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Official n00b
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Discussion Starter #1
Okay so about two months ago, I tore into my ZX6R's transmission to check the shift forks and drum for wear and tear. And upon installation, as I was putting the detent arm back in that selects the gear position on the shift drum, the threads in the case stripped out. :banghead:

So now that I'm home this weekend, id like to get it put back together. I was thinking about retapping the threads to the next size up and replacing the bolt. But there's a spacer (shown in pic below) that fits the OEM bolt. So id either have to drill it out to fit the new bolt or see if I can get a different one that fits.

Or, I thought about using helicoils. Helicoils seem like a simpiler and easier method. But my only concern is that the helicoil won't hold in place over time because it will be covered in oil.

Are Helicoils safe to use for something like this? Or is there another way to fix this? I'm going through withdrawal not being able to ride :eek:
 

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Using a helicoil should work with no problem. You shouldn't have to worry about the helicoil working its way out because once you have the bolt threaded on and torqued to spec, the pressure applied from the bolt will prevent anything from working its way out.

I actually used helicoils on the rear differential housing/cover on my 03 cobra. The differential housing is solid aluminum and the threads are notorious for stripping on these cars. So while doing some work to my IRS I decided to install heliciols on my entire diff housing to prevent stripping. It has been over 2 years since doing so and I haven't had a single problem. The car has 548 ft/lbs of torque at the wheels and the diff has had plenty of stress on it while going down the strip numerous times. The bolts have never came loose at all. I think a helicoil would hold up just fine for that bolt on your bike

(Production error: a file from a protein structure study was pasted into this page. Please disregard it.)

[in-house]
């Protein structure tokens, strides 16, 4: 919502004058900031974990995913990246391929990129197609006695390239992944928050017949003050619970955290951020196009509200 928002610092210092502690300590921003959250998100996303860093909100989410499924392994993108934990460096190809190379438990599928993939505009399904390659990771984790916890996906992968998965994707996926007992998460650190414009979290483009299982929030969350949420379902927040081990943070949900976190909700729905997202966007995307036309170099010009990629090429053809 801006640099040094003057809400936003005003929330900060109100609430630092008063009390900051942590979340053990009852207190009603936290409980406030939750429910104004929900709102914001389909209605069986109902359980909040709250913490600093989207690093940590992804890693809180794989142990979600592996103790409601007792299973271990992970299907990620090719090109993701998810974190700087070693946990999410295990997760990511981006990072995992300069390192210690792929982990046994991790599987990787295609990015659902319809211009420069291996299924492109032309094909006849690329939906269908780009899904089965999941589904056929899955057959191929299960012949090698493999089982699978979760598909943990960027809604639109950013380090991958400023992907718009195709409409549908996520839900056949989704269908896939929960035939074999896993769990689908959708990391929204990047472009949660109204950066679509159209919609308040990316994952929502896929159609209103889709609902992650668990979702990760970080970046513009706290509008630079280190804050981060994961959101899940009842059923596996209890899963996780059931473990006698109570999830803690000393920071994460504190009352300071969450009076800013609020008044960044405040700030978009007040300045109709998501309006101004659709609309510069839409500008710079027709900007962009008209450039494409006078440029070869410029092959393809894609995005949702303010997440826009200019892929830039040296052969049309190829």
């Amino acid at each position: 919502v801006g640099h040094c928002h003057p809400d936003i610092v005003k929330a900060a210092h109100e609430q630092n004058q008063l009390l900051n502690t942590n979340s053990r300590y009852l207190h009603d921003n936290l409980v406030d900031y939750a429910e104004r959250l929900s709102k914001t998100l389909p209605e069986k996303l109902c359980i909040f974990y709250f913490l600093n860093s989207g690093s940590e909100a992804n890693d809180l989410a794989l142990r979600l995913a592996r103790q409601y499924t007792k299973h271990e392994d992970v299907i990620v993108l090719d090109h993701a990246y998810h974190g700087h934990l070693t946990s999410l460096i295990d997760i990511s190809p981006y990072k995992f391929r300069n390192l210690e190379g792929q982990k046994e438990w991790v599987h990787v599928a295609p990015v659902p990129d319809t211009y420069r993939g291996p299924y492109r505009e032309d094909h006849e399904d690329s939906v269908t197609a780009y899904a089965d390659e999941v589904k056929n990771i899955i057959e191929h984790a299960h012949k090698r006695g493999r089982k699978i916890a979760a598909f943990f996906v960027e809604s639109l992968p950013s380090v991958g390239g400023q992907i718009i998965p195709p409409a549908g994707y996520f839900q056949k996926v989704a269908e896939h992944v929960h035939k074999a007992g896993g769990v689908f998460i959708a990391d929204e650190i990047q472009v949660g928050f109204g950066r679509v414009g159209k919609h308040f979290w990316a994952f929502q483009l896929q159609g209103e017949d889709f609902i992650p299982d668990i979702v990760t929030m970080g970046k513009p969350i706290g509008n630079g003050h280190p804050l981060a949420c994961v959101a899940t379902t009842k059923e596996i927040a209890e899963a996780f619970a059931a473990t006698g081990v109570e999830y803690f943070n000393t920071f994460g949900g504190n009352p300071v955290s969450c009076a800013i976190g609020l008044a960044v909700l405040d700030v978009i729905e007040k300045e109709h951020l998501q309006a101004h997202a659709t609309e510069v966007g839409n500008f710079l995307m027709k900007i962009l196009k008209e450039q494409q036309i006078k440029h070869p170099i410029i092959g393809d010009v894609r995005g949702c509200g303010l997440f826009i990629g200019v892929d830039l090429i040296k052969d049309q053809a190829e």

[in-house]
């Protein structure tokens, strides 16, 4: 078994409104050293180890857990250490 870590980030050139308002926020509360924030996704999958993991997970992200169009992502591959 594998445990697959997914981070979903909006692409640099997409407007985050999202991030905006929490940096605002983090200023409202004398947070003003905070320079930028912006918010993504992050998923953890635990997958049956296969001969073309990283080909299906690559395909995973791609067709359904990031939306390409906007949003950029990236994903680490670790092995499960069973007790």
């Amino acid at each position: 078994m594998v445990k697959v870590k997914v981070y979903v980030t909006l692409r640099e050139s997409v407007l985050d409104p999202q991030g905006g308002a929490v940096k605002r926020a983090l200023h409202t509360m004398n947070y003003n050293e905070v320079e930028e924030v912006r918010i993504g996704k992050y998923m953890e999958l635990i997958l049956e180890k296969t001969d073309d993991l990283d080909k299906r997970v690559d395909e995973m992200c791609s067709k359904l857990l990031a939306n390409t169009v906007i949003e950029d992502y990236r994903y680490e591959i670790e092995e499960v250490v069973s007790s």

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The Indifference Engine
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Providing you can get enough threads of the heli -coil into the case there's no reason it won't stay. If you're really worried, you can add a drop of loctite to the outer coils. But you'll have to clean every trace of oil off it. And really it's not necessary.

When you're drilling the new hole dip the bit in grease and drill slowly. This will collect the metal shavings. You will likely need to clean the grease off and reaply several times. Do the same when tapping the new threads.
 

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Funnily enough I was talking to an metal engineer friend of mine the other week when he was helping me with a stripped bolt and he said it would be much better if bikes had helicoils fitted in all the threads as standard to stop the aluminium threads stripping, so I'd say you'd be fine
 

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Official n00b
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Discussion Starter #5
Thanks fellas, I bought some helicoils and hopefully I will have time to mess with the bike today. I'll keep this updated as I make progress
 

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The Indifference Engine
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Be careful removing the helicoil tang. You don't want that falling into the engine.
 

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Discussion Starter #7
Be careful removing the helicoil tang. You don't want that falling into the engine.
Because of the location of the arm, it will just fall out the bottom of the oil pan.
 
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